This was seized on by Oak White and South Avenue in their March 18, 2020, receivership application where they reiterated that Mr Nygard’s business was “acting in bad faith and continues to breach court orders”.
Besides failing “to provide sufficient information” to A. Farber & Partners, the lenders said Nygard Group had failed to come up with a plan to fund its operations after struggling to meet staff payroll. They added that the receiver was “urgently needed”, and accused Mr Nygard’s companies of “effectively stonewalling”.
Giving an insight into the size of the tycoon’s business, the court documents state that besides its Winnipeg headquarters it has “offices in New York City, Shanghai (where its research and design teams are based), Los Angeles, California (where its US logistics operations are based), and Toronto (where its international sales and marketing team is based).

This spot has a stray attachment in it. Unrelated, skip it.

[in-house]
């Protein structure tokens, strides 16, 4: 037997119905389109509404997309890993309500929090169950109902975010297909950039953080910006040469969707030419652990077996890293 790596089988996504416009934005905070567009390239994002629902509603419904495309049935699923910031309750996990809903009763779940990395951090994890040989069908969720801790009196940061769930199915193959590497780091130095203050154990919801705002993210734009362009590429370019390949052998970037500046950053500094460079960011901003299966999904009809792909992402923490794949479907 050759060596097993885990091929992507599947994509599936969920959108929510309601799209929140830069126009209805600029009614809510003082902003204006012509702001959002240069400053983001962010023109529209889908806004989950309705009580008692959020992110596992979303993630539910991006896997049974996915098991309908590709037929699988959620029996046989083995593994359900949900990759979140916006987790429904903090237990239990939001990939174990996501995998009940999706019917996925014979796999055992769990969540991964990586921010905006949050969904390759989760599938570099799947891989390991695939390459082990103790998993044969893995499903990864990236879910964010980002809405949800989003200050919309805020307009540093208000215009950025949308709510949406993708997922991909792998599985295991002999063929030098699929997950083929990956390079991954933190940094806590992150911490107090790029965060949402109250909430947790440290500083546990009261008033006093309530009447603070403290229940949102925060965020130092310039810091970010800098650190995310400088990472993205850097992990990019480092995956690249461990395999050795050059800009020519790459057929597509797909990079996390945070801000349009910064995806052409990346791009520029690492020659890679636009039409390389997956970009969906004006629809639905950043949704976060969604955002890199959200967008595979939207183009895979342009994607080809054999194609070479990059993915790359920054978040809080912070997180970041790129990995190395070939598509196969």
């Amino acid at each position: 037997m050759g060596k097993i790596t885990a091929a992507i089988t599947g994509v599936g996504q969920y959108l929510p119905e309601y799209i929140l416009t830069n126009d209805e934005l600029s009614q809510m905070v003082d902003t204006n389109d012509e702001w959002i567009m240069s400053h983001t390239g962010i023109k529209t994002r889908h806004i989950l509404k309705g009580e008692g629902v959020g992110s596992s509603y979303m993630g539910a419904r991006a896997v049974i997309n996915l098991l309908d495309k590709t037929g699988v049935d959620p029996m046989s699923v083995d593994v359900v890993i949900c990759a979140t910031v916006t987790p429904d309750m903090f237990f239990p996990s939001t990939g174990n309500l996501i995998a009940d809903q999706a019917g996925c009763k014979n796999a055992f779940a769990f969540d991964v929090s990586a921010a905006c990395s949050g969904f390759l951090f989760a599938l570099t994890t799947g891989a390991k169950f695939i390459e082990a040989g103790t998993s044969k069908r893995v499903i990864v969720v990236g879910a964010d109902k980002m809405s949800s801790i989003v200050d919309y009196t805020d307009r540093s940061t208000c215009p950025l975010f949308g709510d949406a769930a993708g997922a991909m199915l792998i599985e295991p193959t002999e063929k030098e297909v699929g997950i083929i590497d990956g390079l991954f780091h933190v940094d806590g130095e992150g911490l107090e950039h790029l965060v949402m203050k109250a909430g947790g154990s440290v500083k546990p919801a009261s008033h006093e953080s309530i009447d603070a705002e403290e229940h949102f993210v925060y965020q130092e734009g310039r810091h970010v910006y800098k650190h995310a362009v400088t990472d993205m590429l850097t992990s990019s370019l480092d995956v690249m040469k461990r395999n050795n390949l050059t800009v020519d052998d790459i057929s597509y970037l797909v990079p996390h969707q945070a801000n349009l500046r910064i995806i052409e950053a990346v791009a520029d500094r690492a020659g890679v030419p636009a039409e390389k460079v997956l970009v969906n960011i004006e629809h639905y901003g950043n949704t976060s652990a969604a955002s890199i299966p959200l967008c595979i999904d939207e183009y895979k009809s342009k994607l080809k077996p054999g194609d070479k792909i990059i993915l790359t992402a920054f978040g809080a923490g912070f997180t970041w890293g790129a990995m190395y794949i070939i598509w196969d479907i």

“It has three distribution centres located in Los Angeles (leased), and Toronto and Winnipeg. The Nygard Group sources inventory from third-party garment manufacturers in Jordan, Bangladesh, Indonesia, Vietnam and China. The Nygard Group has multiple product lines and fashion brands, including Peter Nygard Collections, Bianca Nygard, Nygard SLIMS, ALIA, ADX, and TanJay.
“The Nygard Group employs approximately 1,450 people worldwide, of whom approximately 100 are located in the US. The Nygard Group operates 167 retail stores in Canada and two retail stores in the US, and upon information and belief, supplied other retailers such as Dillard’s and Costco Wholesale Canada until recently.”